One of the thorny issues that comes up in copyright cases is whether a dispute actually falls under federal copyright law. What the plaintiff may claim to be copyright infringement the defendant may argue is a breach of contract, or vice versa. If copyright law does control, any state law claim based on rights that are the equivalent of those protected by the Copyright Act are preempted, and must be dismissed. A common example is breach of contract: if copyright law applies, a claim for breach of contract is likely to be preempted.
The consequences of a ruling one way or the other on this issue can have strategic consequences (whether the case proceeds in federal or state court) or substantive (the standard for liability, or the measure of damages). One context in which this issue arises involves idea submission – where the plaintiff pitches an idea idea hoping to persuade the recipient to purchase the idea for commercial development. When the defendant allegedly uses the idea to create a copyrightable work, is the claim one of copyright infringement or breach of an “implied contract”?
This was the issue in Forest Park Pictures v. Universal Television Network, Inc., decided by the Second Circuit in June. Actor Hayden Christensen had pitched Universal on a TV show about a concierge doctor to the rich and famous. He claimed that Universal breached an “implied contract” when it created the series Royal Pains, and then refused to compensate him. Universal argued that the dispute should be governed by copyright law, and therefore any state law claims (such as Christensen’s claim for breach of implied contract) were preempted. The Second Circuit disagreed with Universal (and the trial court), holding that a breach of implied contract claim concerning an idea was not preempted by copyright law, and therefore the case could proceed on the state law theory of breach of an implied contract.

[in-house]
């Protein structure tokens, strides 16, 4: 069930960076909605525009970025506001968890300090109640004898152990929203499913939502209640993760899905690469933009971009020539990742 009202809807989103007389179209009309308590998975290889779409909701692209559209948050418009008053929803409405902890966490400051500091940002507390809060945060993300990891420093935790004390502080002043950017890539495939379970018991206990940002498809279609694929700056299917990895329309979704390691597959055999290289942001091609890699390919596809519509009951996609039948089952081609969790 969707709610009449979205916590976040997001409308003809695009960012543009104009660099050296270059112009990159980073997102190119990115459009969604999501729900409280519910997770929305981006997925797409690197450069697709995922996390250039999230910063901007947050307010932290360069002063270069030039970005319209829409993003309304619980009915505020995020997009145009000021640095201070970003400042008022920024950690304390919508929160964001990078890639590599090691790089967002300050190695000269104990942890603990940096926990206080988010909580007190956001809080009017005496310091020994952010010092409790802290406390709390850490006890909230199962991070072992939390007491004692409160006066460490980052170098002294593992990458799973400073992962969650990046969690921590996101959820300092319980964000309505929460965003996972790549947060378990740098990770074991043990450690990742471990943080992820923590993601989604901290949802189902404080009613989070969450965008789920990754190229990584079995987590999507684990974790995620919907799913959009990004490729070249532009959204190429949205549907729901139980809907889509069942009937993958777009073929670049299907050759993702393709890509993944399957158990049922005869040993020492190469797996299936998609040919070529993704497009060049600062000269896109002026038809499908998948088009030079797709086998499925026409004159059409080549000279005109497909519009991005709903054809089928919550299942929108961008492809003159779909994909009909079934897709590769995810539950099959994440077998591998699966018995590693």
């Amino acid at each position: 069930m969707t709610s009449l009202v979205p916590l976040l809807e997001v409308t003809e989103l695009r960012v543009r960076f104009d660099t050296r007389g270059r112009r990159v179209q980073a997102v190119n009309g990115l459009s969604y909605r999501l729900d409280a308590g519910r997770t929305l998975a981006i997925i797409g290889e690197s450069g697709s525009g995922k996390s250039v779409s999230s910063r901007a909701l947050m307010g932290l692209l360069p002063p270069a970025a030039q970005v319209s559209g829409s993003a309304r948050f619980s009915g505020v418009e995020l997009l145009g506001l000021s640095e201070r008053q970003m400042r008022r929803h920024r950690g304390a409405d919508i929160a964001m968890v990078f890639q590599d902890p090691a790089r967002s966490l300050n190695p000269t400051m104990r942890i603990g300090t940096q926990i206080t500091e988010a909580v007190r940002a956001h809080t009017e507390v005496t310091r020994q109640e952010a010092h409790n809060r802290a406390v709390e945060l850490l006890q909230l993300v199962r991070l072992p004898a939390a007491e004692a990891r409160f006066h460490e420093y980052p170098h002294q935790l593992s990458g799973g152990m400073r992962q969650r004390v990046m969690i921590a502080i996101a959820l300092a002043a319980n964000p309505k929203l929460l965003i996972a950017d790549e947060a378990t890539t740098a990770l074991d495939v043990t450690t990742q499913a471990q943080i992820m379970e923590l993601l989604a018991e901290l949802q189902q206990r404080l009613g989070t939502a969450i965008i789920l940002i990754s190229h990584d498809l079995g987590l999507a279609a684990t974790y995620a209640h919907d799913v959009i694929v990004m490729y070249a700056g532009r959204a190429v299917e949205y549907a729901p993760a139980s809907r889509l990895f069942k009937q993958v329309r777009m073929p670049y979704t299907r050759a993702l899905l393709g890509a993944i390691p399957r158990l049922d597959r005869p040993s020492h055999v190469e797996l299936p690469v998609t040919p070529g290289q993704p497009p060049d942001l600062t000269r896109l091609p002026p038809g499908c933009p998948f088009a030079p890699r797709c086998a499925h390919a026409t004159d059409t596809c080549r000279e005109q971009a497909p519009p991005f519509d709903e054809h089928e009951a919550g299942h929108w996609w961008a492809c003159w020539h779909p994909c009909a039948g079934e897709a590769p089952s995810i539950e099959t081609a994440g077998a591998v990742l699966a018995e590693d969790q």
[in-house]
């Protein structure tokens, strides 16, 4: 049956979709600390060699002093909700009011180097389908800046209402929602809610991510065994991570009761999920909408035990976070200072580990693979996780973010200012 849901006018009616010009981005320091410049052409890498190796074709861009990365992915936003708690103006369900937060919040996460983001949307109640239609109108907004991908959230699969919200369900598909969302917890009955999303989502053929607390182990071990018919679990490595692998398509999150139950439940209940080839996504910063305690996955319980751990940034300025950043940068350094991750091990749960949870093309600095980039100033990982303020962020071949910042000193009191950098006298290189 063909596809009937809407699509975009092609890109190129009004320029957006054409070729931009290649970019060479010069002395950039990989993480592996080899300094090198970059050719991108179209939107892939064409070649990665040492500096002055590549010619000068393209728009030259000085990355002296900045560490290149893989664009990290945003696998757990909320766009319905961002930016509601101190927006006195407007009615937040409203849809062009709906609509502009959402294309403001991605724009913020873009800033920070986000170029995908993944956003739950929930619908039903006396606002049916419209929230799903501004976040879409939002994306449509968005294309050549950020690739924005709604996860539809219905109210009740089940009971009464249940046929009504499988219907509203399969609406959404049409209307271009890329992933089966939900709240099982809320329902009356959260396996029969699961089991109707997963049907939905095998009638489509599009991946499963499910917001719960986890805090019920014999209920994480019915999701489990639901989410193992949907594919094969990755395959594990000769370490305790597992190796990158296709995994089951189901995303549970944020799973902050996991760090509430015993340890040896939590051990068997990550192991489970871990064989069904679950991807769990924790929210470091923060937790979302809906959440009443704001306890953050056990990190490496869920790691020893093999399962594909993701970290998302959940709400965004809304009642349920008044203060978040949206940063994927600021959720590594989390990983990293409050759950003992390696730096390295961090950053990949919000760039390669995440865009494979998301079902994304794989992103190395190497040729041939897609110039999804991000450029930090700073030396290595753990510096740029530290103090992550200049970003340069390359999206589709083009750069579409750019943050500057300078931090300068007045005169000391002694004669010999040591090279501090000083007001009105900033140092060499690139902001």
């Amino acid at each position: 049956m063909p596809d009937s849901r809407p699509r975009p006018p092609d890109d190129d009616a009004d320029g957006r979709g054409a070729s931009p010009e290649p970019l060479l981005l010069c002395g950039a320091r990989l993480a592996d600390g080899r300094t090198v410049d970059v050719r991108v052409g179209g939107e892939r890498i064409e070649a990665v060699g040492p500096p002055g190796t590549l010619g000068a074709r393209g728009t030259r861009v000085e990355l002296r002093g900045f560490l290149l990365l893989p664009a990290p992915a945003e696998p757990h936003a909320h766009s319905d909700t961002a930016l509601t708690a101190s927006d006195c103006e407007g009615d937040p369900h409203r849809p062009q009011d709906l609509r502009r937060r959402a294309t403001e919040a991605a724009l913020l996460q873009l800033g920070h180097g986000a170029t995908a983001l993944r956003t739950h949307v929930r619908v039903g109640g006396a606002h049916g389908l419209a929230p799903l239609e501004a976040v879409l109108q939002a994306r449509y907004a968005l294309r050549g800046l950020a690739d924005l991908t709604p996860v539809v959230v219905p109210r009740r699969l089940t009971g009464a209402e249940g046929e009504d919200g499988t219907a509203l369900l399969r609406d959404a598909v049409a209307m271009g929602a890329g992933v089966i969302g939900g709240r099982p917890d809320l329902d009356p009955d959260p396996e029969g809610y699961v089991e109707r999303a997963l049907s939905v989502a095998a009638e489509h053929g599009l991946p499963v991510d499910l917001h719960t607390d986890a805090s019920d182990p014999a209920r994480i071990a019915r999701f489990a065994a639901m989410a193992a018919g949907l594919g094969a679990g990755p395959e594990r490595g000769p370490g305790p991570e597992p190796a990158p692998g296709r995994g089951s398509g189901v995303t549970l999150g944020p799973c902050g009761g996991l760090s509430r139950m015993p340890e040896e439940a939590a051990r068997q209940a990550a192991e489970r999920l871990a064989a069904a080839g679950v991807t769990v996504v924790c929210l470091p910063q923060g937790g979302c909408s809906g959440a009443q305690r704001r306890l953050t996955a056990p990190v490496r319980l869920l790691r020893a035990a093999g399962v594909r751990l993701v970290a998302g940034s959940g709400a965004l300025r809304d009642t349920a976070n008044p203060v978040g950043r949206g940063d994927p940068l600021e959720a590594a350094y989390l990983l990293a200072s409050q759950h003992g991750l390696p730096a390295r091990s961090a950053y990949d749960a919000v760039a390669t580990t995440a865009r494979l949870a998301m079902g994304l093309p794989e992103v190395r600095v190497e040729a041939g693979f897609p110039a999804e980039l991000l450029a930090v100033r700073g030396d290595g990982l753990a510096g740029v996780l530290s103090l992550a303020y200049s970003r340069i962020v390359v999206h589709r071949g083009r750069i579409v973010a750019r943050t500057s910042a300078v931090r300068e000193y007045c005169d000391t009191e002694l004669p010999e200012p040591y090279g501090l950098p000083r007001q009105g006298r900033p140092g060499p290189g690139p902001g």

One strategic consequence, in the context of this case, is that it may be more difficult for a defendant to persuade a court to dismiss an implied contract case case before trial, than a copyright case. In this regard, see my recent post, noting that the courts are receptive to a motion to dismiss a copyright claim if a comparison of the original and alleged infringing works can resolve the question of substantial similarity. Therefore the ruling in this case likely favors the plaintiff’s ability to avoid dismissal before trial.